“I've got a lot of respect for their program over there,” Giles said. “Our biggest challenge was that we were playing against the Benilde hockey team. We really were. Our biggest focus for us today was to focus on the game at hand -- not get caught up in the a lot of the stuff that was going around. Not only with the 'Jabs' and stuff like that but also the tournament itself. All of a sudden there's a lot of hubbub going on. All of a sudden all the seeded teams are getting beat and they're losing so there's a lot of media about that.”
 
Now the challenge becomes even more difficult as the Hornets find themselves in a bracket that has all four seeded teams competing for the consolation championship.
 
“What's really interesting is after a disappointment like this tonight, is that it's really going to be a challenge for us to make sure the kids are up and ready to play and ready to go because it happens at noon,” Giles said referring to Edina’s first round game in the consolation bracket against Duluth East on Friday, March 9.
 
“It doesn't happen tomorrow night sometime it happens at noon and it's going to be a big game.”
 
-- Michael Murakami, MN Hockey Hub staff

Statistics, Summary

Game Recap

The season of hope for Benilde-St. Margaret’s will last another day.

The Red Knights ousted No. 4 seed Edina in the final and most anticipated Class 2A quarterfinal game on Thursday. Senior forward Christian Horn scored with 23.9 seconds remaining to give B-SM a 3-2 victory.

“I saw their defense take a step toward the middle and I knew I had them,” said Horn, who used his speed to create a chance deep in the Hornets’ zone. “Someone told me both of their guys fell and we were on a 2-on-0. I didn’t even know it. I just saw an opening and went for it.”

From inside his family’s suite, Red Knights sophomore Jack Jablonski flashed a megawatt smile. Jablonski, who attended all three Red Knights section playoffs games, sat in his motorized wheelchair above the Benilde-St. Margaret’s student section. They serenaded him with a chant of, “We love Jabby,” early in the game. Midway through the third period they clapped and chanted his name.

Jablonski suffered severe a spinal cord injury in a Dec. 30 junior varsity game. He was checked from behind into the boards and doctors have said he will not regain the use of his legs. His story garnered national attention and led to mid-season changes to the penalty structure of the high school game.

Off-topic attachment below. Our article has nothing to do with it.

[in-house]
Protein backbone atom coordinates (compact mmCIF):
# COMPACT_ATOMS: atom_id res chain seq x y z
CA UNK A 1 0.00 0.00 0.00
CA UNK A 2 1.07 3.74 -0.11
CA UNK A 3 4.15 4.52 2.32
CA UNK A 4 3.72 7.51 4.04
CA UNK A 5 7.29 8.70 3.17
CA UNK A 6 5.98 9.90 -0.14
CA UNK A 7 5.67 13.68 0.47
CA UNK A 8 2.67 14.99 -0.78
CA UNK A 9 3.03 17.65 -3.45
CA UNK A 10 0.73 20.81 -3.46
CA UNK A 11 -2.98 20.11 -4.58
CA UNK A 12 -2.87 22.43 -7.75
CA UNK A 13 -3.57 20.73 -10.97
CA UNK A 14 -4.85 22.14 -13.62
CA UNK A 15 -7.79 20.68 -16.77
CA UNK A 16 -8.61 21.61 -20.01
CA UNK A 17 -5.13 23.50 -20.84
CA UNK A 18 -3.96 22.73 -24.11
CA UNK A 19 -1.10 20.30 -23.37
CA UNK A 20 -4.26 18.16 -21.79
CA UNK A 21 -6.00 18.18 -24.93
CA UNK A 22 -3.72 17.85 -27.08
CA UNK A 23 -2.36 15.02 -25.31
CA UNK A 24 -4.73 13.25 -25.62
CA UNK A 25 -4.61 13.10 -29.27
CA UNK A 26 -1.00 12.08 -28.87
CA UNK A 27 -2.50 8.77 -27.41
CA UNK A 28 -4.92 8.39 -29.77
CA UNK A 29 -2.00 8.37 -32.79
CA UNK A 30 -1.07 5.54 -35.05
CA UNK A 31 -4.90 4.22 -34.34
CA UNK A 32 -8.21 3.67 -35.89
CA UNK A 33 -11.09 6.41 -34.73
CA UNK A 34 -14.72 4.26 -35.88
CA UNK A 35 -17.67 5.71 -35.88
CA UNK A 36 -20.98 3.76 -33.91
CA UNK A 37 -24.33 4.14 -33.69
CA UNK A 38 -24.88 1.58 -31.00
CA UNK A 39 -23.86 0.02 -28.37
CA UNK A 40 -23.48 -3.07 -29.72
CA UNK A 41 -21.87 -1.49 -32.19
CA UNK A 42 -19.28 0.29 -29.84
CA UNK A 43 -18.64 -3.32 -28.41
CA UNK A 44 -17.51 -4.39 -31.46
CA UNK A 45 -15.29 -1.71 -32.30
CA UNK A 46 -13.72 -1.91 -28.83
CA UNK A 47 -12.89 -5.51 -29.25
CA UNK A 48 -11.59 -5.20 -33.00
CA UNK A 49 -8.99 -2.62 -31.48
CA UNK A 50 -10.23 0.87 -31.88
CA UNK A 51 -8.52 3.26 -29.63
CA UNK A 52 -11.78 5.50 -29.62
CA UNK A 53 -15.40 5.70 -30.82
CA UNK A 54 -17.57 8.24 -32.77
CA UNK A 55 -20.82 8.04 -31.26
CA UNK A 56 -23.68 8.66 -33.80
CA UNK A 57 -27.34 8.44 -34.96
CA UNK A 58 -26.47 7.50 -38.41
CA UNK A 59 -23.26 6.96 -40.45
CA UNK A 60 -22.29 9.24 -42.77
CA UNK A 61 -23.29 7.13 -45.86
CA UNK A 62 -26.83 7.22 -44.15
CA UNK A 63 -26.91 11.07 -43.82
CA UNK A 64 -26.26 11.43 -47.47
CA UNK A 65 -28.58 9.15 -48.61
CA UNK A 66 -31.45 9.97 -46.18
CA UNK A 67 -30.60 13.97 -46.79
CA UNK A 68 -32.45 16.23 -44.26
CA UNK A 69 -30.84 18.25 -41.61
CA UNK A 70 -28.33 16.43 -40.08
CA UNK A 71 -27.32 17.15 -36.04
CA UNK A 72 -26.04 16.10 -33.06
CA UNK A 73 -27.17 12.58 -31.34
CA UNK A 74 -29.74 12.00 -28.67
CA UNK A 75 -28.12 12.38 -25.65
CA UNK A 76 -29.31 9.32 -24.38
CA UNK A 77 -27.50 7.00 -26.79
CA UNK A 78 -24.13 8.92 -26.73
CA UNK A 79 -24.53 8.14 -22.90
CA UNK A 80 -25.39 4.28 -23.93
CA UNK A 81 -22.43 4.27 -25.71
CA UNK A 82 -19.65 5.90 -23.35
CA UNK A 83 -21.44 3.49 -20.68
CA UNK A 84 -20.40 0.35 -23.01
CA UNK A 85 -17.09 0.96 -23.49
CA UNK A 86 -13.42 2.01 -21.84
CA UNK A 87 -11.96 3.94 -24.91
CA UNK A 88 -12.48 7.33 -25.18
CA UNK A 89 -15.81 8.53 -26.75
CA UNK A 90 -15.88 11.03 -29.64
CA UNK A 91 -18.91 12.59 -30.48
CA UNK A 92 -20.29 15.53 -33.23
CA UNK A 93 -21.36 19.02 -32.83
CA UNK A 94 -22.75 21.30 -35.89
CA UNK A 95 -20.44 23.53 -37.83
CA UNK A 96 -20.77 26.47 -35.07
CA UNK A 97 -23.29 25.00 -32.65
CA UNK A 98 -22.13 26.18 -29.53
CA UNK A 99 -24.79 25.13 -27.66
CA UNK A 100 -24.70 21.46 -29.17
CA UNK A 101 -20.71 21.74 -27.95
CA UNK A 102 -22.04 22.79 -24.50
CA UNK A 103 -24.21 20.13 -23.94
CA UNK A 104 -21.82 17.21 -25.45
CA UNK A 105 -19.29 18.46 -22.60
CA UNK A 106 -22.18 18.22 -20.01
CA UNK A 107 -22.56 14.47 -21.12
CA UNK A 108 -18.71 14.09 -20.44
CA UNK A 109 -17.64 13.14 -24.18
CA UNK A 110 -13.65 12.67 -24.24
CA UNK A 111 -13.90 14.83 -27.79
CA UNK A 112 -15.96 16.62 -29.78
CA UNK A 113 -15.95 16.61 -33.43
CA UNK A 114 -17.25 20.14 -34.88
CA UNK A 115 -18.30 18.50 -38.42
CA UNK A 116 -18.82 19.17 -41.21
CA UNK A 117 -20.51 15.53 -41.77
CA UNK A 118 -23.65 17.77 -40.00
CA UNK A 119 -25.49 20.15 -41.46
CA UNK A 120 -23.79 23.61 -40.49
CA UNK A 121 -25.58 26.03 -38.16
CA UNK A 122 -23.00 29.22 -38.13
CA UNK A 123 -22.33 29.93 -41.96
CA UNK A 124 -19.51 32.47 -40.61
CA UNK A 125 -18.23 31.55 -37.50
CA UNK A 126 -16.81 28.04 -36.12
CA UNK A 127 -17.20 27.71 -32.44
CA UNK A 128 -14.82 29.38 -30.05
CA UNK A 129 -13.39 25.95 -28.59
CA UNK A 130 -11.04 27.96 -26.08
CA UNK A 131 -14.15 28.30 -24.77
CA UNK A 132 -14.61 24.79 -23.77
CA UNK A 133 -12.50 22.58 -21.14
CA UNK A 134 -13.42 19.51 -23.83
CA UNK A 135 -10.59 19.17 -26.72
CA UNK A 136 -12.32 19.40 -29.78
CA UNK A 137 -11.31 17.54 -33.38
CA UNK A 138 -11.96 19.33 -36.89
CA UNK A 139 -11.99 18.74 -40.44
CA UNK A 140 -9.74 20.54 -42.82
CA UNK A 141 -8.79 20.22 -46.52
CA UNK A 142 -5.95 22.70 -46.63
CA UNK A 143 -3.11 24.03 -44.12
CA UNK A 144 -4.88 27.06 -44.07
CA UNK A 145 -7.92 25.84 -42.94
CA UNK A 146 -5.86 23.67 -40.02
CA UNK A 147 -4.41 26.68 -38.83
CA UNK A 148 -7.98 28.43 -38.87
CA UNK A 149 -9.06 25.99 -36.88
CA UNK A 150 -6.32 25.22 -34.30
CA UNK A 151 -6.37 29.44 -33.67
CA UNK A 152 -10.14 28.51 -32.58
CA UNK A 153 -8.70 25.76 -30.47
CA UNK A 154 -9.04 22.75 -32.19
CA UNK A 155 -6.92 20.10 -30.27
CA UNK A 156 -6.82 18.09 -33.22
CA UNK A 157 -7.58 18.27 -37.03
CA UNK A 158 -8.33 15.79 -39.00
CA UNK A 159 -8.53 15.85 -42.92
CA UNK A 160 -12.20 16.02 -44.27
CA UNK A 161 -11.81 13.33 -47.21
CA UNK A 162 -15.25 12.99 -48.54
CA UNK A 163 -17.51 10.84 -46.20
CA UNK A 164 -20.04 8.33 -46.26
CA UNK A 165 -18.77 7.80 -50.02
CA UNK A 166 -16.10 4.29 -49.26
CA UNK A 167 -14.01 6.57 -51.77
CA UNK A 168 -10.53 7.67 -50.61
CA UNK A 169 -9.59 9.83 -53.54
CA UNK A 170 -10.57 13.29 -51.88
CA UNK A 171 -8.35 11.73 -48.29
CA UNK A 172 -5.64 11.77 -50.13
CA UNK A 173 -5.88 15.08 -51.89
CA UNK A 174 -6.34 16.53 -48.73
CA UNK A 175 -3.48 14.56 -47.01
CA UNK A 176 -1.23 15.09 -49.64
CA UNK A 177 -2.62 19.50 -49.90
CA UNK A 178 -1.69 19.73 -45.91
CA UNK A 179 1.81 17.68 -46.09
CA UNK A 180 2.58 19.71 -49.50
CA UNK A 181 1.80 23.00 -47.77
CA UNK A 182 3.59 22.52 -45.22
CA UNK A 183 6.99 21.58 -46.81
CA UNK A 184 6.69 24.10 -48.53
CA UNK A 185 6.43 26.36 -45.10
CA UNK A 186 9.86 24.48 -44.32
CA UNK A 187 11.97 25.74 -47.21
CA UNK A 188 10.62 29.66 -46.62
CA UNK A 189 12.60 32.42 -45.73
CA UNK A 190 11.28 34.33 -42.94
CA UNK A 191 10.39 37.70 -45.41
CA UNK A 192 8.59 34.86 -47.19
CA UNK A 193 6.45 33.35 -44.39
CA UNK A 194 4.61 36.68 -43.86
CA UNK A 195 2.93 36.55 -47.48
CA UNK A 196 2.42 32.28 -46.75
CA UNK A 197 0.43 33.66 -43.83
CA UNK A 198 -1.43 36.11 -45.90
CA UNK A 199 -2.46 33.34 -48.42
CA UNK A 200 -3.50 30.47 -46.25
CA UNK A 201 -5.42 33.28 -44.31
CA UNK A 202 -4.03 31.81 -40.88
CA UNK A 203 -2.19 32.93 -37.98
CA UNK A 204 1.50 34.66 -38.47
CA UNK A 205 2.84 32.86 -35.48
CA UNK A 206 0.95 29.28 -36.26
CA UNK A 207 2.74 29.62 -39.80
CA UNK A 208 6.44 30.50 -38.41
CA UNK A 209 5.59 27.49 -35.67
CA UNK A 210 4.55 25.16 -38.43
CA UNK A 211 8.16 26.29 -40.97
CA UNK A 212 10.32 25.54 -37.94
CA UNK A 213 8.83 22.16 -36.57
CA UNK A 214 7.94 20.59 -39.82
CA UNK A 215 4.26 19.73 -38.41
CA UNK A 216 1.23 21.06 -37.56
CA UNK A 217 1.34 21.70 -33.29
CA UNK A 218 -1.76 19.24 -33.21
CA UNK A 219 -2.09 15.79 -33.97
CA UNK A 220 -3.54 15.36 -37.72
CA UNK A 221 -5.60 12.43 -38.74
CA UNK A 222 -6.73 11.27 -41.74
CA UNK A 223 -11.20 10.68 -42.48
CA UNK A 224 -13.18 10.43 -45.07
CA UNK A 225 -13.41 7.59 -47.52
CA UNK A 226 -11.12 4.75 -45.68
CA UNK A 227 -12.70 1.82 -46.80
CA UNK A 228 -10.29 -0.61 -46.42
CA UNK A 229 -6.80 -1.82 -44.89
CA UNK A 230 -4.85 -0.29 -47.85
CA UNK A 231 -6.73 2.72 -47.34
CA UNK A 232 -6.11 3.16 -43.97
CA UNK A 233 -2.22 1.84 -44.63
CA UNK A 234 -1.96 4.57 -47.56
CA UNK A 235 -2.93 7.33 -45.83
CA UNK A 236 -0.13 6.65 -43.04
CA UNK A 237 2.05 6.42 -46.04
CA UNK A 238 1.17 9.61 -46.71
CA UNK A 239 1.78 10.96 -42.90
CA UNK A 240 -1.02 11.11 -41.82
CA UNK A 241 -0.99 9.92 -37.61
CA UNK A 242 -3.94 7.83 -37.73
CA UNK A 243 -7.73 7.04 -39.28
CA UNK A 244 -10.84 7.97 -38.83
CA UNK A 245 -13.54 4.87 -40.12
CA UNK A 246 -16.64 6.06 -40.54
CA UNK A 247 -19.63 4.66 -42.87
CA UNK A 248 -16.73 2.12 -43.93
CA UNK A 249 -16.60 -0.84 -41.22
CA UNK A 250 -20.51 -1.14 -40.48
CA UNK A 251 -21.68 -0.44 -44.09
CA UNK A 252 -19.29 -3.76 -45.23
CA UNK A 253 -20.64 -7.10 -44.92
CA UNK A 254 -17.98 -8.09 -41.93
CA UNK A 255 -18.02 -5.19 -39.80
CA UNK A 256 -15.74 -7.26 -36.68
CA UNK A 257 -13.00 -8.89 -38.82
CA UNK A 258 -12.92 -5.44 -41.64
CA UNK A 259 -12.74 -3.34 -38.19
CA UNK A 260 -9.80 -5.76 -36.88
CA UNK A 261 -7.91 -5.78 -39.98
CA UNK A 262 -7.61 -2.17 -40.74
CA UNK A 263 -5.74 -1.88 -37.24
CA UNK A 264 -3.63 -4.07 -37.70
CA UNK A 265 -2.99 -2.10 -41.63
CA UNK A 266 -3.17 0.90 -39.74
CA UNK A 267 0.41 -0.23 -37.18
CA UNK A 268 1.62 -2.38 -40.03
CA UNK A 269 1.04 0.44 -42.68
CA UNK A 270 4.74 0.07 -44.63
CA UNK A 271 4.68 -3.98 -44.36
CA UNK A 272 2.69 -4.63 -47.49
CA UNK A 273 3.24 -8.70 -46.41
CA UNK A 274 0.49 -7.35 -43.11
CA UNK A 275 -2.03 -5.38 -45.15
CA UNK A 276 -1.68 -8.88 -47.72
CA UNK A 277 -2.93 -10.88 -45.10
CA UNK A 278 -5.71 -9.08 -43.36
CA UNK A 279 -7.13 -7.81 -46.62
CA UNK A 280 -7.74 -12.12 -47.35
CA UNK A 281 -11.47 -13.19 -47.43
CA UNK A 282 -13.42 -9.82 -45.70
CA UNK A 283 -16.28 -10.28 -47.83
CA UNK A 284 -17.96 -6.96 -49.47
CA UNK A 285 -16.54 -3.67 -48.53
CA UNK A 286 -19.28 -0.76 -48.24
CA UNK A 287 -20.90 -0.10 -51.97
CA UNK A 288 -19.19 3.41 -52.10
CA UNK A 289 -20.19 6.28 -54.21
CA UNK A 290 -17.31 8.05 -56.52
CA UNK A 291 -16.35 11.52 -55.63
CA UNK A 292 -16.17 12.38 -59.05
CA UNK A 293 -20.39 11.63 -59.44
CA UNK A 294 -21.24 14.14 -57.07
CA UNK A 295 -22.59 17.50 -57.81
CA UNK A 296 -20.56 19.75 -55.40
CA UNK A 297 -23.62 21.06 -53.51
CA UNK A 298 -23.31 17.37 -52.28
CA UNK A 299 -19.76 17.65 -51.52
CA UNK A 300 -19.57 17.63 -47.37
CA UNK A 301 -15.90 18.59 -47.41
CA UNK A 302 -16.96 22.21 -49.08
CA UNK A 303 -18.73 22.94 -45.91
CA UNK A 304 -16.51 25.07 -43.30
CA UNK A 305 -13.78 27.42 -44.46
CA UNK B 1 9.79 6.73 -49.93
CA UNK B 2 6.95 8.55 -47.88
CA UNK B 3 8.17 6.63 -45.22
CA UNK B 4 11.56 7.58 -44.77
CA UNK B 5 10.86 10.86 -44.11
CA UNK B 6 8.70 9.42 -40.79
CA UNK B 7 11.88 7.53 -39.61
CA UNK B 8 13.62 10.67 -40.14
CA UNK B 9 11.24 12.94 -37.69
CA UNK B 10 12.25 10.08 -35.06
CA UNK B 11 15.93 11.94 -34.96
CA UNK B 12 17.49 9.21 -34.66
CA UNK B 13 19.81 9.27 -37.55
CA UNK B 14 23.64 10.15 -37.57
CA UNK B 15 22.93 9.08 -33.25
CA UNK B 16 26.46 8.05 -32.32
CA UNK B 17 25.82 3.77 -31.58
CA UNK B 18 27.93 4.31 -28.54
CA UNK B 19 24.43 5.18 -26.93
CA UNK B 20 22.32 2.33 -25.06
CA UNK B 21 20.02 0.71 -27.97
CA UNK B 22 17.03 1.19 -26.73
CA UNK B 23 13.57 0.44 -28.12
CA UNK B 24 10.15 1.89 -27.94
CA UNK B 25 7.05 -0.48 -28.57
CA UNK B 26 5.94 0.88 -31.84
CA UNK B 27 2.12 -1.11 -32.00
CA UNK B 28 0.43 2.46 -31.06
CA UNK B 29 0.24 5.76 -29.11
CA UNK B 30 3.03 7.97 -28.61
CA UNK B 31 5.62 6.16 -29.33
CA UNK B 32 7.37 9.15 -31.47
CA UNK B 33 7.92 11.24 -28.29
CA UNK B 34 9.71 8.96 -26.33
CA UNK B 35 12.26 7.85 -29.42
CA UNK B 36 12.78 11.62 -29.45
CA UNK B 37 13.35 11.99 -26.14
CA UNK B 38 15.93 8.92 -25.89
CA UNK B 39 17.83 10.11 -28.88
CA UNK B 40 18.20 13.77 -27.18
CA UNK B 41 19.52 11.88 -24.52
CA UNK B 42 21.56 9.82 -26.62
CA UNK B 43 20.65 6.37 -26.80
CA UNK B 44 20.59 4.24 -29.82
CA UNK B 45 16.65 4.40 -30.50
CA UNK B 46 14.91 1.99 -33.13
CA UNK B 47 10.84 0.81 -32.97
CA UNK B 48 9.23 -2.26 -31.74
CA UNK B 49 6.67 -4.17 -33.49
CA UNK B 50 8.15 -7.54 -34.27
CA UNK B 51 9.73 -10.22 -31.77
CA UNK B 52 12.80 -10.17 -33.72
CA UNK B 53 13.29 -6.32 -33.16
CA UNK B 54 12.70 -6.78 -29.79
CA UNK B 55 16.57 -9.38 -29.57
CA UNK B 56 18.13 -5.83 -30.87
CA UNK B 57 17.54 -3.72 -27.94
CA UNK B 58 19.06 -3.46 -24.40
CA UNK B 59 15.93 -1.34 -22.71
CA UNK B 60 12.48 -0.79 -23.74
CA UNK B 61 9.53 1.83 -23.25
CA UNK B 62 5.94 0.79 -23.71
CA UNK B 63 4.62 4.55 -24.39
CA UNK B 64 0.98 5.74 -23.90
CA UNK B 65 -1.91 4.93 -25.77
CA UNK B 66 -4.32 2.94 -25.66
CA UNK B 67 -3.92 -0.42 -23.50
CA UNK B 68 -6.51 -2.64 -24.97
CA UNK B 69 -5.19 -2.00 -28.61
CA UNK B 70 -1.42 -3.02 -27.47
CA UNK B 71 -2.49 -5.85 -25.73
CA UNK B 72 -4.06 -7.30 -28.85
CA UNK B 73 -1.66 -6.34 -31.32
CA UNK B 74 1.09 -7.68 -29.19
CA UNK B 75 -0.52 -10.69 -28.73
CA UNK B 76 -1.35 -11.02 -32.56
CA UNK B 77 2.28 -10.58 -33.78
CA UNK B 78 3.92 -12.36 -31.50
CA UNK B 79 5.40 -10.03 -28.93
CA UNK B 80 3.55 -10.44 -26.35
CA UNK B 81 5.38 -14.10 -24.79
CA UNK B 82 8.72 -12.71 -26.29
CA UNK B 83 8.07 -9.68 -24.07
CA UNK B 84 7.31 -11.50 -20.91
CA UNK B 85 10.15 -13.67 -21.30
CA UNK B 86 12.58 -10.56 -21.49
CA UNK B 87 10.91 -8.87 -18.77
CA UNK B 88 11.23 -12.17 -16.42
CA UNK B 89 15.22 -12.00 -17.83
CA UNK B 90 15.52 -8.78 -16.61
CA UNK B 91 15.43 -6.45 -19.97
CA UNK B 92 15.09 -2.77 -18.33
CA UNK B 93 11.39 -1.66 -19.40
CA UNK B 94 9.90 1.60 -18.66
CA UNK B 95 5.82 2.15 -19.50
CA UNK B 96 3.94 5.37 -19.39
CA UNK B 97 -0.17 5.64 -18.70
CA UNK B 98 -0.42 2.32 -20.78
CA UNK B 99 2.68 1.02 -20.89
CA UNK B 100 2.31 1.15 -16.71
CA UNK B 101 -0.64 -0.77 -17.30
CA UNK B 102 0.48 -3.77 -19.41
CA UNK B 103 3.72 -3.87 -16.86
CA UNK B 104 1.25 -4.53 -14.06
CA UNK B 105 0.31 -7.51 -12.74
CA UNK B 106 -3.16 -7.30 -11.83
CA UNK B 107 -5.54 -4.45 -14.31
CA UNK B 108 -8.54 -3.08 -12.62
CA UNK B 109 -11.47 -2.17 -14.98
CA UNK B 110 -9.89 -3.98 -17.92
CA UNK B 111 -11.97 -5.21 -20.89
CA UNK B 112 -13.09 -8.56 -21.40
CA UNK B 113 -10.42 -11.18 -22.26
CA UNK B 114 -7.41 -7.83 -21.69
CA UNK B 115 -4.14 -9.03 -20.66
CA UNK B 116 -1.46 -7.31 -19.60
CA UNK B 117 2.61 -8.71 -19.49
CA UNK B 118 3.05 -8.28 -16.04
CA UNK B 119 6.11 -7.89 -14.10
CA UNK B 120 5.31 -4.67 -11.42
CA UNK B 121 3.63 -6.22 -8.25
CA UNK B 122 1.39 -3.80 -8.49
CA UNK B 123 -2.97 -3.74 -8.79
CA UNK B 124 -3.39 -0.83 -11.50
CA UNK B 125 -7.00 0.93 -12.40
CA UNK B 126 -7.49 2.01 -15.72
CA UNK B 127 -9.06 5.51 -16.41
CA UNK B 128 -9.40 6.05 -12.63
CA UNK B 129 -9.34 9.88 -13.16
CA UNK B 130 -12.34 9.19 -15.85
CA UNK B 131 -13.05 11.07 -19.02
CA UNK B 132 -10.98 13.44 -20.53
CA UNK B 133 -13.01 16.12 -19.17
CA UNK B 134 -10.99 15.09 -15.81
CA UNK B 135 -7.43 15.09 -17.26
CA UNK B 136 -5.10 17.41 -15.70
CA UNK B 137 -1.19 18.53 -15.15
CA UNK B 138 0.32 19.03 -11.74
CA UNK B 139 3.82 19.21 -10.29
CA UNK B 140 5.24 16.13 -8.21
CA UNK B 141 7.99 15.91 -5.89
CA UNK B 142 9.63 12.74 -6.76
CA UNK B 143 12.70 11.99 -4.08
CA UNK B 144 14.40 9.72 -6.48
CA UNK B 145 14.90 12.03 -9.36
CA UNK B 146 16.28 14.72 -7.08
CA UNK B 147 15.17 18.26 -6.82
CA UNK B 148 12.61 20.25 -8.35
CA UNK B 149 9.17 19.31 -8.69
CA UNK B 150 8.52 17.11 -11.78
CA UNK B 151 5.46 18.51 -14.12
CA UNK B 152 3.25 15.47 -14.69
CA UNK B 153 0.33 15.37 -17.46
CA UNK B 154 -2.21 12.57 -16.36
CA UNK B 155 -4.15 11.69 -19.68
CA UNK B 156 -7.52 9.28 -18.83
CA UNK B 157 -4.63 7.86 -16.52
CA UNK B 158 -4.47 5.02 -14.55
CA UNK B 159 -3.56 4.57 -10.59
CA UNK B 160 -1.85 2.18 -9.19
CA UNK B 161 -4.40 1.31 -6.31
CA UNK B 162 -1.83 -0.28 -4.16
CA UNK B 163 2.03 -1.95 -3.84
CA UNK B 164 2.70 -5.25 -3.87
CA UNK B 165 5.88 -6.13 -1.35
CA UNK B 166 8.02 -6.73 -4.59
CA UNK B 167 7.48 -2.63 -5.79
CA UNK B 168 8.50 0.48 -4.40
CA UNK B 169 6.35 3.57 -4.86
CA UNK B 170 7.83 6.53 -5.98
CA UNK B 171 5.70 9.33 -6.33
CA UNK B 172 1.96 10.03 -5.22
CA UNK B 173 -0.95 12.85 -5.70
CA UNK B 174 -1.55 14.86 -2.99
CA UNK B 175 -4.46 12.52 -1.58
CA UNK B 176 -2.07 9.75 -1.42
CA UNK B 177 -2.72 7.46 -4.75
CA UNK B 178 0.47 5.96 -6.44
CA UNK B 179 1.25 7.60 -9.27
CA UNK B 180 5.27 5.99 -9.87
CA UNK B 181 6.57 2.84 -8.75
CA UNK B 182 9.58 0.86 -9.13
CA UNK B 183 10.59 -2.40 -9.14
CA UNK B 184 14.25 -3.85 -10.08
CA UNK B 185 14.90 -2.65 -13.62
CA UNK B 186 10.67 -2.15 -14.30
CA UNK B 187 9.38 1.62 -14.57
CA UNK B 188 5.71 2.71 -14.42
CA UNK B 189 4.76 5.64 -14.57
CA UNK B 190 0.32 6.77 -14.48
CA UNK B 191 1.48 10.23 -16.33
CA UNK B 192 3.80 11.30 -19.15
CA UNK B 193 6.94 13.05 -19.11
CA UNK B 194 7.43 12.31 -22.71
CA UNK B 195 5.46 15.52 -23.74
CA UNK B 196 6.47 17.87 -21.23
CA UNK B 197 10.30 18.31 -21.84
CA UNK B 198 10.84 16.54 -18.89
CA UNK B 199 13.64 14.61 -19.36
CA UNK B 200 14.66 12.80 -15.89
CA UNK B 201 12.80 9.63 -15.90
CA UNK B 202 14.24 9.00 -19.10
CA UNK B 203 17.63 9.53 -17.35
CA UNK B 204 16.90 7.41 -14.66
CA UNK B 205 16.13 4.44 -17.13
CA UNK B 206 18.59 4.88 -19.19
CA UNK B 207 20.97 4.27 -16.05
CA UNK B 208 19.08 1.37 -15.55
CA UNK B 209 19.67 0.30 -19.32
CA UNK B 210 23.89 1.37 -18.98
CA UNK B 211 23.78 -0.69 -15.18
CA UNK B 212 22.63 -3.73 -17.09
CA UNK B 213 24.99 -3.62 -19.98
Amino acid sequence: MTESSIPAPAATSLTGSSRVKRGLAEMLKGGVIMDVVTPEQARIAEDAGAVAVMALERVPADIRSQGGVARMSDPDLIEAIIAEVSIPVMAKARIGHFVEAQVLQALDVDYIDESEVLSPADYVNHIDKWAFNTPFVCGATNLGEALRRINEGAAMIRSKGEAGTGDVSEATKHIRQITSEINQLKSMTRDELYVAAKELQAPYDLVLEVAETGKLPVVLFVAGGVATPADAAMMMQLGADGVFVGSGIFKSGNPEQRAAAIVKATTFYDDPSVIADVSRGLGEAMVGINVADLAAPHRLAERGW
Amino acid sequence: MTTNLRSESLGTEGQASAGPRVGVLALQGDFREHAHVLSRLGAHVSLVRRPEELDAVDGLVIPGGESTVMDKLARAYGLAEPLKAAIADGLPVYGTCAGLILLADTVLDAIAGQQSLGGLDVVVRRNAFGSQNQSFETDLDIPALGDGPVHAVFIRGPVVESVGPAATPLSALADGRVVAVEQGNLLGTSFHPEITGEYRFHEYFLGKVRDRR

“Him being here really does mean something to us,” Horn said.

The teams traded goals twice in the game. Grant Besse scored his 45th goal of the season on the power play at 3:11 of the first period. Edina sophomore Connor Hurley answered with a power-play goal at 13:41 of the second period.

Dan Labosky gave B-SM a short-lived lead 17 seconds into the third period, streaking in alone and flipping a backhand into the net. But Edina’s Andy Jordahl put away a rebound at the 36-second mark to knot the game 2-2.

-- David La Vaque, Star Tribune staff writer

1. Christian Horn, Benilde-St. Margaret’s
He scored the game-winning goal with 23.9 seconds remaining in the third period, what else is there to say? The senior forward has been on a tear in the playoffs, scoring six points in the section playoffs and tallying a goal and an assist in Thursday’s game. Horn has 66 points on the season (26 goals, 40 assists).

2.
Justin Quale, Benilde-St. Margaret’s
Quale was rock-solid in goal for the Red Knights, stopping 33 shots on the night. The junior goaltender was huge in the third period, making a couple of diving stops in the clutch. Quale has saved nearly 92 percent of the shots he's faced and only given up 1.72 goals per game this year.

3.
Connor Hurley, Edina
Hurley immediately answered Dan Labosky’s goal in the third period. Labosky scored 17 seconds in to take the lead for the Red Knights, and Hurley came back within a minute to tie the game again. The sophomore forward had a goal and an assist to add to his wonderful campaign as just a tenth grader. He has 57 points on the season (25 goals, 32 assists).

-- Walker Orenstein, MN Hockey Hub staff